Therefore, as adults we cannot understand the working of the child, which is like inner meditation. What he is doing outwardly is compelled by inner thoughts. He is not in a hurry, as his aim is not to finish what he is doing, because no time table is planned out. He is content to live in present and do things for himself. Time has hardly any value for the child. His life is in the ever lasting present. He has the unconscious aim of perfecting himself which he has realized, but we adults cannot project ourselves in their inner life.

It requires a real effort of imagination on our part to free ourselves from our own rhythm of work when we project ourselves into his. We are always saying to those poor children, “Hurry up!” “Dear me, you are so slow!” Or worse yet, “Here let me do that for you”. It is futile to try to hustle the work of the child. The child in a sort of a secret way knows that “he cannot be twenty before he is twenty.” He cannot be hurried. As Dr. Montessori says, “He is following the timetable like the most diligent scholar in the world following it with the unshakable constancy of the stars in their courses.”

This rhythm of the child, with his own peculiar need has to be respected by the adult. The child’s interest is not getting the end of the process. His interest is in the process itself. Therefore, the child has been compared to a “Mystic” whose aim is not of any external perfection, but of self-perfection. To reach the aim of self-perfection is an end in itself for the child which nature has ordained for him.

The child is further compared as an artist. Just like the way an artist creates his own work and cannot be hurried, the child is also creating a great masterpiece-
Which is the man-to-be (an adult). Thus, for such an assignment he cannot be hurried.

We have lost all true sense of value and meaning of work, as we are not working for the sake of work. Thus there is a division of labor based on false foundation of possessiveness. Our labor force is divided into two groups, the “white collar” and the “blue collar” workers, as one works with hands and others with the brain, as if the one with hands is without the brain and the one with the brain is without hands.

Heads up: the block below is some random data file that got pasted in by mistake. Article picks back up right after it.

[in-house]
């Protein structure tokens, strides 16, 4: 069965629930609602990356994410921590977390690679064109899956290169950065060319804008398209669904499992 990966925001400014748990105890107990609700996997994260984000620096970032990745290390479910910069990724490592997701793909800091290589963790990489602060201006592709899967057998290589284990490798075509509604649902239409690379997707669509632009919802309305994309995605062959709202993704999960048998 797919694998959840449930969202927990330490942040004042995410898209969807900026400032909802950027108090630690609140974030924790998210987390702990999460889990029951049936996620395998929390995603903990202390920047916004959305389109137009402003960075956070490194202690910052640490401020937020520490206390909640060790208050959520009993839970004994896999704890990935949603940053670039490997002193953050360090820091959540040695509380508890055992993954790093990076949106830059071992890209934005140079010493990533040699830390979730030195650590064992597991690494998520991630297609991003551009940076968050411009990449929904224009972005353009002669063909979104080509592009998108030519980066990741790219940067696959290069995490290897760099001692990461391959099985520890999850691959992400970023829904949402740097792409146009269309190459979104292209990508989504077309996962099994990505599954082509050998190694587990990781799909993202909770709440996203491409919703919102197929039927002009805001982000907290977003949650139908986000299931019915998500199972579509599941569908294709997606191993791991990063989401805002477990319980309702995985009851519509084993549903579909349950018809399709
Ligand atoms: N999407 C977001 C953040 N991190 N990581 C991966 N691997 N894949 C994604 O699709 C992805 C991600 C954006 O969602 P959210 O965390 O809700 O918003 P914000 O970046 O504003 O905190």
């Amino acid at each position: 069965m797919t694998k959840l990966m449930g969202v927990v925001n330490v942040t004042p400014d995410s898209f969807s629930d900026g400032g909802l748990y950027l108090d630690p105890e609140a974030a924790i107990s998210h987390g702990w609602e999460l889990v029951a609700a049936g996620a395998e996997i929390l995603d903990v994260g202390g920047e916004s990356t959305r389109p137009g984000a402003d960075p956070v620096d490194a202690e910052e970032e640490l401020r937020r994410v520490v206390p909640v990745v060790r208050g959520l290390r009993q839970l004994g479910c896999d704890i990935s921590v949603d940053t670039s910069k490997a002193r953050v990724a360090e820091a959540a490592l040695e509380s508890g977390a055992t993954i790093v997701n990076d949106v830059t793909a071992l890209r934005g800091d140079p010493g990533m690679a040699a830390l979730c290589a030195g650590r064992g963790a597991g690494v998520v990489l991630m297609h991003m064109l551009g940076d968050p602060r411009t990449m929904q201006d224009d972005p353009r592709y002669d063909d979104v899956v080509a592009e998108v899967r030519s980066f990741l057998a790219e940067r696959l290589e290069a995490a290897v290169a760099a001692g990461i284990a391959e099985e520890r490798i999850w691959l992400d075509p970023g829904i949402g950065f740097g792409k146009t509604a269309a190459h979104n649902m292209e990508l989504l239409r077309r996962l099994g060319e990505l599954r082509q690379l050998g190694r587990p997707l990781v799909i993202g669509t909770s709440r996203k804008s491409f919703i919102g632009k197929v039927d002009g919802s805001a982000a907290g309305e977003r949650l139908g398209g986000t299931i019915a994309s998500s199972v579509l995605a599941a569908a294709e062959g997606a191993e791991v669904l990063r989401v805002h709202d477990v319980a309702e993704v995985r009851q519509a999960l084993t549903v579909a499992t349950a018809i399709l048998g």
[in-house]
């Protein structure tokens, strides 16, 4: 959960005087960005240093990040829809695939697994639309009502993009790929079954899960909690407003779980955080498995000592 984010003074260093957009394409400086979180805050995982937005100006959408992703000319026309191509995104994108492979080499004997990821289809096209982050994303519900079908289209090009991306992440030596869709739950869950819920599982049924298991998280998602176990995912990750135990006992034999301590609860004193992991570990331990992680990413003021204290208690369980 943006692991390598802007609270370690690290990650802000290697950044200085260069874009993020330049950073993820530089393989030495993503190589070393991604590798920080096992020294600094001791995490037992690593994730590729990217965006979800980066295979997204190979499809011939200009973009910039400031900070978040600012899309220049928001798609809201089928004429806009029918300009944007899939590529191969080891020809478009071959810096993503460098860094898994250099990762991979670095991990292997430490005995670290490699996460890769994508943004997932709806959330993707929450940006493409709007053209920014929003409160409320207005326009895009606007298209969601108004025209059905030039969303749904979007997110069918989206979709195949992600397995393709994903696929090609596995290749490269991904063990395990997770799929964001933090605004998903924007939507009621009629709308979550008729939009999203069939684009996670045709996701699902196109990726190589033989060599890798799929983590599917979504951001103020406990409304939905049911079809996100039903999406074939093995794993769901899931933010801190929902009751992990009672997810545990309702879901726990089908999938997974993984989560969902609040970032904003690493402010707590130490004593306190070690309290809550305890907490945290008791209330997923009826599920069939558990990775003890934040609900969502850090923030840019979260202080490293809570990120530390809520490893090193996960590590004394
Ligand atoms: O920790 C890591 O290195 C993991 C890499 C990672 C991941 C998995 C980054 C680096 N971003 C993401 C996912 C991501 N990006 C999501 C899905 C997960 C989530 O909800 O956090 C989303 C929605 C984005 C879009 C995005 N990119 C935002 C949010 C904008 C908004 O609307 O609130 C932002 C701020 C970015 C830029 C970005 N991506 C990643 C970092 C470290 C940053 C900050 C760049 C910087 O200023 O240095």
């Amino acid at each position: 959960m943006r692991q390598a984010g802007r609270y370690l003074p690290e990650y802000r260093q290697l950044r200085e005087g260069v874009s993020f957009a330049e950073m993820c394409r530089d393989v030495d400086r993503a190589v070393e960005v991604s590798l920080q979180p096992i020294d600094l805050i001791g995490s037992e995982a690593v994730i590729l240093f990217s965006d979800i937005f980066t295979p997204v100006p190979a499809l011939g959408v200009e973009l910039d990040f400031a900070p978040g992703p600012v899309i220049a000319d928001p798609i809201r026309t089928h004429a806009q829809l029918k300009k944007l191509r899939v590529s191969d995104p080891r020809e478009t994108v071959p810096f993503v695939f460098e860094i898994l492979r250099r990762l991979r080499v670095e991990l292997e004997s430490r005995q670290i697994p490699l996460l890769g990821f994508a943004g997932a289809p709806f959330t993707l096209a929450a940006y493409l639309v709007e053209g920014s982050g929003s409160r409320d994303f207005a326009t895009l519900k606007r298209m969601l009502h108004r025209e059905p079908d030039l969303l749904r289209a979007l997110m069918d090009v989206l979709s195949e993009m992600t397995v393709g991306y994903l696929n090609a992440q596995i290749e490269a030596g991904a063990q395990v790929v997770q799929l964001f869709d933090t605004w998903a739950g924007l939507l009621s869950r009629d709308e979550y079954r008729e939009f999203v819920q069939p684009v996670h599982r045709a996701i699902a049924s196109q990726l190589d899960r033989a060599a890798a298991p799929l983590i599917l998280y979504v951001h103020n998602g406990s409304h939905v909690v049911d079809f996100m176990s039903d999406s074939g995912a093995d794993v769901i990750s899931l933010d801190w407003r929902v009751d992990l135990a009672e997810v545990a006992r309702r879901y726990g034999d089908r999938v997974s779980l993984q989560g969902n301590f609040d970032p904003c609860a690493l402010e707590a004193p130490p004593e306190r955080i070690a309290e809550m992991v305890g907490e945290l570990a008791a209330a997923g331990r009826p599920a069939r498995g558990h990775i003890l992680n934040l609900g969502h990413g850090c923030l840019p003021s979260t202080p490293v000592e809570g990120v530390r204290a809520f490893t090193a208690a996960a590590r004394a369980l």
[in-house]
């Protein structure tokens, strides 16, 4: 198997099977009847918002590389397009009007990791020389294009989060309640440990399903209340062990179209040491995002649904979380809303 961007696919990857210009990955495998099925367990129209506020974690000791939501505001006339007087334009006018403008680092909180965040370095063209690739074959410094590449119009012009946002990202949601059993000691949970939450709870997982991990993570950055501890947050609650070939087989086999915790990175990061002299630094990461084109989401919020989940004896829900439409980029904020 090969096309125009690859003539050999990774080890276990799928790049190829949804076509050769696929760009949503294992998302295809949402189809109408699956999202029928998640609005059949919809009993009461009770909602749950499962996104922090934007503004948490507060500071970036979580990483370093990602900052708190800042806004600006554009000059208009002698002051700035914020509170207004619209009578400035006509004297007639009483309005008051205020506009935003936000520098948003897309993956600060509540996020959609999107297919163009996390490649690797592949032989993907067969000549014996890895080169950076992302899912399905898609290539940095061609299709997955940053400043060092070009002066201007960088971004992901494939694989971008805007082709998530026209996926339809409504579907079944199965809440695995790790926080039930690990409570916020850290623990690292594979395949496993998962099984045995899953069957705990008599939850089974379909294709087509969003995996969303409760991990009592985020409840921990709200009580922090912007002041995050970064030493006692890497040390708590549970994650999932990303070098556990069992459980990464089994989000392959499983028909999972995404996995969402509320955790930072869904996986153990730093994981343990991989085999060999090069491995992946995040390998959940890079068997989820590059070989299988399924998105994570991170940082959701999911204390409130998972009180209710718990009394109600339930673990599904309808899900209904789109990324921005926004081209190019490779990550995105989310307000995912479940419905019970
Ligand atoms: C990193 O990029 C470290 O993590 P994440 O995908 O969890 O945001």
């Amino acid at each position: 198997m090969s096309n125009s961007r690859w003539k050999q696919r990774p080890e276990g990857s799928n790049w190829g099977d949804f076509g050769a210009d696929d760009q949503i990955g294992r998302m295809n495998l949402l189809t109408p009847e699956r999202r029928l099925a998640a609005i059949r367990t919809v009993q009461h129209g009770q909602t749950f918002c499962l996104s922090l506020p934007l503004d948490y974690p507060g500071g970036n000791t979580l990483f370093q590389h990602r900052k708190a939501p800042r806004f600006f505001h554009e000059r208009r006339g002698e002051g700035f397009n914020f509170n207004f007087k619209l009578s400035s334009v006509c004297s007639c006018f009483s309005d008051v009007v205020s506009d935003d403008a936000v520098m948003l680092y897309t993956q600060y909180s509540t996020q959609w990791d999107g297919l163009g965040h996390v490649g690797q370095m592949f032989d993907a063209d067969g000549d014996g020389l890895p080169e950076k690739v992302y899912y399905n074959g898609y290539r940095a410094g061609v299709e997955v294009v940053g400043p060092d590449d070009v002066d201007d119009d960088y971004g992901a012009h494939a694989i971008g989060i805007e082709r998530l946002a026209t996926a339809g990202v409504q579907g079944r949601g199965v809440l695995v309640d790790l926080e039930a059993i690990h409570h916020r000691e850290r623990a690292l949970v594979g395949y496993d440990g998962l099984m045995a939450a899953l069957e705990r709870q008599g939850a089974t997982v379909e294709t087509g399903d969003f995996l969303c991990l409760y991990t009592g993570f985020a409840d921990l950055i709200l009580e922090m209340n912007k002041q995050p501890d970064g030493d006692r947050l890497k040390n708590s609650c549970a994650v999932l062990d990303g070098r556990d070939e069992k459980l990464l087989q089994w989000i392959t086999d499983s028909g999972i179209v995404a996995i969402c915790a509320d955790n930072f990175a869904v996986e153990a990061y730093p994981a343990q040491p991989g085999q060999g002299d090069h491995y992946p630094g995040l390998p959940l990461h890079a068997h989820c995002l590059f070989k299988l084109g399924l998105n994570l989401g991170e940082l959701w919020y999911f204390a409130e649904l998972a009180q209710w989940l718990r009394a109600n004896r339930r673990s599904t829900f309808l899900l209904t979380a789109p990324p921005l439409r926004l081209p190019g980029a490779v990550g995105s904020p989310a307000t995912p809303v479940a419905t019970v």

The influence of the Montessori Method in the sphere of education is to unite these two elements right from the start; or better yet, to never allow them to be separated. If infants, children, and youths were trained on these practical lines at every stage of development, there would come into existence a nobler conception of work – as of something essential to the dignity of every human being.

Both the work of the child and that of the adult are subject to different laws, as their work differ in nature. The adult will use labor saving devices to gain maximum outcome for minimum effort. But to the child these laws do not apply. The child’s work is to grow, which only he can do it himself. All the help received acts as hindrance. To become a man of twenty, he must take twenty years. The child’s work springs from himself and he has no relationship between maximum result and minimum effort, as the child always puts in maximum effort. To the child there is no burden, but a vital function that he has of creating a man-to-be. Just like the heart goes on beating, he does not rest. Without this work his personality cannot be created. If the work is denied then his energy will be deviated, and thus abnormalities will be the result.

On the other hand, work is the only cure for every kind of psychic abnormality. It is not a curse or burden, but rather a joy. So we have to respect this cycle of work. We have to recognize the repetition as a meaning of achieving, which we call Psychic Maturation. First, the child creates a faculty within himself. With that faculty he creates something outside which gives him certain conscious joy.

The child’s work is not useless. In fact, it is just as, if not more important than that of the adult. Since his task is not willed and rationed like an adult, his work is instinctive. He does not create the man by meditation or rest, but by unceasing, unwearied activity, carried on year in and year out, for upwards of twenty years.

The work of an adult has special social value; amongst them the worker needs his workshop with better working conditions. For example, the blacksmith his forge, the carpenter his bench, the business man his office, and so forth. Adults realize the importance of having such a specially prepared environment where work can go forward under the best conditions – no time wasted, and all the necessary means at hand. For the child it is equally important that he should have a place dedicated to his work. But since the child’s work is not yet generally known and appreciated, not many people bother about preparing such s special place for it. Fewer still know how to set about doing it.

The building up of each man – the child who was, is responsible. The adult who was responsible for that child is even more responsible for the out come. The adult has to provide the environment.